Unfortunately, the gameplay doesn’t up the anty like the narrative. If you played Zero Dawn and felt it got repetitive you might want to be wary. The first aspect of the gameplay I felt was overused and just placed for tedium was the scavenging and crafting system. In the game, players are required to gather plants, wood, and various objects to craft things such as medicine and ammunition. Normally this gameplay system expands the versatility of gameplay, but in Forbidden West it just seems like a way to stretch the game out without requiring creativity or too much thought.
The machines (enemies) of the game are arrow sponges, meaning that it requires a lot of ammo to take out one. This normally wouldn’t be a problem, until you run out of ammo and resources, and realize you have to give up the fight and go gather more supplies to craft ammo. The worst part is, returning with a full inventory doesn’t guarantee you won’t run out again. Essentially, the game increases in difficulty not by combat, but by having limited supplies. Defeating an unnecessary enemy doesn’t make you proud of your skill like games are supposed to. Instead, it makes you wish you hadn’t fought that enemy because now you have to restock in order to progress.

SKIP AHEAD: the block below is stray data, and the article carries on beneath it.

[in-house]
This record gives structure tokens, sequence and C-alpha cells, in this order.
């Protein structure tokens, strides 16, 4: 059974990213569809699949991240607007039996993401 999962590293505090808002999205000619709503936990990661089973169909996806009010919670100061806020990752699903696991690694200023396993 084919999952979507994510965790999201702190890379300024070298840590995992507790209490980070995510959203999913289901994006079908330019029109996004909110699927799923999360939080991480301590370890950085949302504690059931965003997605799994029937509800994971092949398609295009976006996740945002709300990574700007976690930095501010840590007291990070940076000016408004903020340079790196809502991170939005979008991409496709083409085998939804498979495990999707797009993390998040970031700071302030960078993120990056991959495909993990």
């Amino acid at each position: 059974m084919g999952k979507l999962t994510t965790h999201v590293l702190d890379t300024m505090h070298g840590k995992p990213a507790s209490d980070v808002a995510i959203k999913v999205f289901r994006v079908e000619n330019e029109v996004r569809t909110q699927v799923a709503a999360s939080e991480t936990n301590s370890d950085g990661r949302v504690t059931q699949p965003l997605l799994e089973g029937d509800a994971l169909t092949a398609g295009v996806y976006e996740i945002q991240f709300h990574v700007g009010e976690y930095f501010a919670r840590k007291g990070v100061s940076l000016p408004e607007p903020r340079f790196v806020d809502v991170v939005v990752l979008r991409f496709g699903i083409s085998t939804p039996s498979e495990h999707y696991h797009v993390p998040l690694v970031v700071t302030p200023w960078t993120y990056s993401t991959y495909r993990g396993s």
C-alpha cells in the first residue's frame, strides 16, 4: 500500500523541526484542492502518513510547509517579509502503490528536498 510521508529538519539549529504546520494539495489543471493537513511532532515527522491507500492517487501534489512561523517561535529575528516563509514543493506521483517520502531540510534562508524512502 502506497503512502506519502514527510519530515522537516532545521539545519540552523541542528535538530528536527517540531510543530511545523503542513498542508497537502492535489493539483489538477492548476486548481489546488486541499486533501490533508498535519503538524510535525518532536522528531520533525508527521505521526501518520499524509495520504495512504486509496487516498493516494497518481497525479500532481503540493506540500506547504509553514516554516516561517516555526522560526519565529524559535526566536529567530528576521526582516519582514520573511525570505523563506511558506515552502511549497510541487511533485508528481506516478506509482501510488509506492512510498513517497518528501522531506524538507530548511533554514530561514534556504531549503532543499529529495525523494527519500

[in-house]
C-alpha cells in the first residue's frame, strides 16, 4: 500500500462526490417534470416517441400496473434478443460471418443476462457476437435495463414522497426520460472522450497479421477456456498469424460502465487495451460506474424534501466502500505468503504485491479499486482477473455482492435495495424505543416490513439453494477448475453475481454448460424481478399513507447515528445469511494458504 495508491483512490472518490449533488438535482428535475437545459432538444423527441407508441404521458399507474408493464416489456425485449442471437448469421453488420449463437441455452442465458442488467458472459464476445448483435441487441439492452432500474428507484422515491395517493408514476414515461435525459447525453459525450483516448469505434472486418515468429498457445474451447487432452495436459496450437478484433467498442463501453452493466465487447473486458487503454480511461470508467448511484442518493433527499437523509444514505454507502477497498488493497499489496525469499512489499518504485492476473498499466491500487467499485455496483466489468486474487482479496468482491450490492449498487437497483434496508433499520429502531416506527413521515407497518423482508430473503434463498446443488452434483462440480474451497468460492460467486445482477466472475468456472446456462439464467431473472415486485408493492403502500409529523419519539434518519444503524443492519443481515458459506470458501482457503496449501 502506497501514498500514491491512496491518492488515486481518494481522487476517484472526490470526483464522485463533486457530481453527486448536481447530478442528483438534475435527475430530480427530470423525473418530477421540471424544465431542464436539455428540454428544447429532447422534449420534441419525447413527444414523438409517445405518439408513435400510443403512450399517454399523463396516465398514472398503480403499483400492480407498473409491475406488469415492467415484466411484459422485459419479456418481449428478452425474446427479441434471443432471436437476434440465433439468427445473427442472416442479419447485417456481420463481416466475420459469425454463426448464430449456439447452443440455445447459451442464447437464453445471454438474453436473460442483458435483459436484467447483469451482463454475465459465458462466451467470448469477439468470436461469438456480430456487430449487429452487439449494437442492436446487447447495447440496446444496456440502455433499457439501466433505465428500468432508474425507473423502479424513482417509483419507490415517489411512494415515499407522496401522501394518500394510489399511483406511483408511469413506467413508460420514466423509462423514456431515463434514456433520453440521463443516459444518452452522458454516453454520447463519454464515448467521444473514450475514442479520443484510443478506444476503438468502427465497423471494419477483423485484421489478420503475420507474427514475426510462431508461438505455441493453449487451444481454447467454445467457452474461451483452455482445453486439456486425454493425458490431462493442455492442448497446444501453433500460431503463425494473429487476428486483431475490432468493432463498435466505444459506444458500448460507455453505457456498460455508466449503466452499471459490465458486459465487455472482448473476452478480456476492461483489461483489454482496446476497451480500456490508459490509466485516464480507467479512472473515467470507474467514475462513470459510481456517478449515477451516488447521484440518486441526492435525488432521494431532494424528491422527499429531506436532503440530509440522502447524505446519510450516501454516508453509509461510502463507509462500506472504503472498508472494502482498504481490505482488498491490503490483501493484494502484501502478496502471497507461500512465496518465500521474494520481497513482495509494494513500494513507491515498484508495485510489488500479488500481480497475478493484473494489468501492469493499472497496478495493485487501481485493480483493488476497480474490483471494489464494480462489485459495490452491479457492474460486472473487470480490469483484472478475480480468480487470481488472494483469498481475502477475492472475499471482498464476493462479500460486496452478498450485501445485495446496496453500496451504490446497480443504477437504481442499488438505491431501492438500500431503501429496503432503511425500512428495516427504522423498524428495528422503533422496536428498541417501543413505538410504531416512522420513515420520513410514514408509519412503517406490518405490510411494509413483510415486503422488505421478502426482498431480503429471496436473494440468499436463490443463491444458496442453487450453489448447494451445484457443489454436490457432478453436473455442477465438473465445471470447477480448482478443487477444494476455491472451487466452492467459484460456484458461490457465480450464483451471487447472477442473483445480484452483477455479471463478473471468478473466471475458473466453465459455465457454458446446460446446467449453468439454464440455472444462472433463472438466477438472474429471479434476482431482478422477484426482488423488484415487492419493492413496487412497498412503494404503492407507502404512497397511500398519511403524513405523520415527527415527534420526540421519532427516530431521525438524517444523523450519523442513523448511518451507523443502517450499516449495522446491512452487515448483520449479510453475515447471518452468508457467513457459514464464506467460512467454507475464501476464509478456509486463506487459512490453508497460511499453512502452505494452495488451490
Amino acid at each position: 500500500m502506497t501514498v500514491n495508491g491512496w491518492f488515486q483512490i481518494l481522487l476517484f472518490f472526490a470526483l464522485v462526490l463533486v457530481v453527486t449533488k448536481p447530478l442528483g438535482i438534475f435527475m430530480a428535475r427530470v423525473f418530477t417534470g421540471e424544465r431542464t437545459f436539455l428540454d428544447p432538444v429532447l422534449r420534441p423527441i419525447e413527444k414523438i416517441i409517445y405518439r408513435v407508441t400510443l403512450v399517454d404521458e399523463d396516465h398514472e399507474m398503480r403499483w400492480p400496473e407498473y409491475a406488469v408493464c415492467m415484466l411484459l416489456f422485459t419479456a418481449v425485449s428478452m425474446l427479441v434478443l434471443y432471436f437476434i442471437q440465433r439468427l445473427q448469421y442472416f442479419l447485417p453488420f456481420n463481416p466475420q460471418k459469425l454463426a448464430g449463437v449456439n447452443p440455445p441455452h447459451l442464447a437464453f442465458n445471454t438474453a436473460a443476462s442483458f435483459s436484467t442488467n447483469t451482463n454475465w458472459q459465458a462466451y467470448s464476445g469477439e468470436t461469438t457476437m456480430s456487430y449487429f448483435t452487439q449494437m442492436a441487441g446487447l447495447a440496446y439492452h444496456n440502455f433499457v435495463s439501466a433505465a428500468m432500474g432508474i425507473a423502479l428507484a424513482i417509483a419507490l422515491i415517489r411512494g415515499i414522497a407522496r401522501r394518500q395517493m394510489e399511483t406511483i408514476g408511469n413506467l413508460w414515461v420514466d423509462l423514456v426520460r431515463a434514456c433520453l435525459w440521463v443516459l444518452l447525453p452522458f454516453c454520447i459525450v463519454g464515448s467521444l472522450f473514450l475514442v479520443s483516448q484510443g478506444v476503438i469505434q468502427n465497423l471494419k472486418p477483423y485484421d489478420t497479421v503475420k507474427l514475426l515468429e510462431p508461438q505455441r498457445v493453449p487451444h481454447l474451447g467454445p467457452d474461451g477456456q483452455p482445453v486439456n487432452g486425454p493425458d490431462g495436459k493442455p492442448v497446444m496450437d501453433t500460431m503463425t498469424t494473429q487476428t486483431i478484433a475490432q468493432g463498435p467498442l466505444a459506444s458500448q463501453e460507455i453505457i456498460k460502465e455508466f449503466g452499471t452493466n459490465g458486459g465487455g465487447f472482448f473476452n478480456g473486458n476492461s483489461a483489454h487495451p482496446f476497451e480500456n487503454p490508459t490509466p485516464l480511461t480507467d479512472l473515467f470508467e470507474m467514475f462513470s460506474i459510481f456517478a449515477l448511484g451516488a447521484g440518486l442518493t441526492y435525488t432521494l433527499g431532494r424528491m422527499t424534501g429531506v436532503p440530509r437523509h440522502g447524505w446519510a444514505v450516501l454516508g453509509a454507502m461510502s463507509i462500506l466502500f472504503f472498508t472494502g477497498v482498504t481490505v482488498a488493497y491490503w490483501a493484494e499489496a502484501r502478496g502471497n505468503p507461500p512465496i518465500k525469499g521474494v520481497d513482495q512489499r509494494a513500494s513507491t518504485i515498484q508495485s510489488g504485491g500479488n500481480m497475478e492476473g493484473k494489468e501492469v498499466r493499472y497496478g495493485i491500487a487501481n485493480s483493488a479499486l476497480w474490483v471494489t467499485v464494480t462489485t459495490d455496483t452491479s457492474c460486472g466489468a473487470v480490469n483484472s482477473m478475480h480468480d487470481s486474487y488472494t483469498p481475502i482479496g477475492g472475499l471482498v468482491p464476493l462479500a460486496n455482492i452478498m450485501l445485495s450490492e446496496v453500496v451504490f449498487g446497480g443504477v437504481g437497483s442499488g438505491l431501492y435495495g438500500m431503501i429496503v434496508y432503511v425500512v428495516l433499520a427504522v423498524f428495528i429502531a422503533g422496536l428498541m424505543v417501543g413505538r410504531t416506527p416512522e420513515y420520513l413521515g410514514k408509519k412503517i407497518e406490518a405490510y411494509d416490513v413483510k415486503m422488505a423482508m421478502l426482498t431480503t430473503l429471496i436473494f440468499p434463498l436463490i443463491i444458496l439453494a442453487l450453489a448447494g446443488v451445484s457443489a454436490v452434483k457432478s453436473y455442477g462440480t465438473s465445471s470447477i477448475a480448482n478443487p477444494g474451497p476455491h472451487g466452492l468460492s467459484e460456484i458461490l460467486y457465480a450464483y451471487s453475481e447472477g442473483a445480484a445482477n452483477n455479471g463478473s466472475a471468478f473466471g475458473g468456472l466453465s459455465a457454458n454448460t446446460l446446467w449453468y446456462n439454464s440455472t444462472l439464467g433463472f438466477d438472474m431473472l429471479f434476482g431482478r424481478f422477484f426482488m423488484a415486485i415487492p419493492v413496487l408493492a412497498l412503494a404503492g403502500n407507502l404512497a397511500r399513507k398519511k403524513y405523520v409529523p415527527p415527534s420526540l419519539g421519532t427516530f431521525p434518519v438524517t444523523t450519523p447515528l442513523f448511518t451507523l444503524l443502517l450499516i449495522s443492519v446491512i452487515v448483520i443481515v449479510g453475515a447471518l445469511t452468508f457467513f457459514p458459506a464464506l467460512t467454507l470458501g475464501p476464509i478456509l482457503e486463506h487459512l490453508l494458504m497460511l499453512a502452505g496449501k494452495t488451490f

This is in direct contrast to one of my favorite games ever, The Last of Us. In this game, you also forage for supplies to craft ammo and medicine. Although it makes the system feel rewarding. Like Forbidden West, It also encourages the use of supplies by having a limited amount. What it does differently, however, is how it encourages you to want to use the supplies. There’s a certain amount of supplies in every section to ensure you can make it out alive (if you have skill) even if you run out of supplies. By adding these supplies into the combat sections, the game allows the player the ability to win impossible feats if they learn the proper way to use the crafting and combat mechanisms.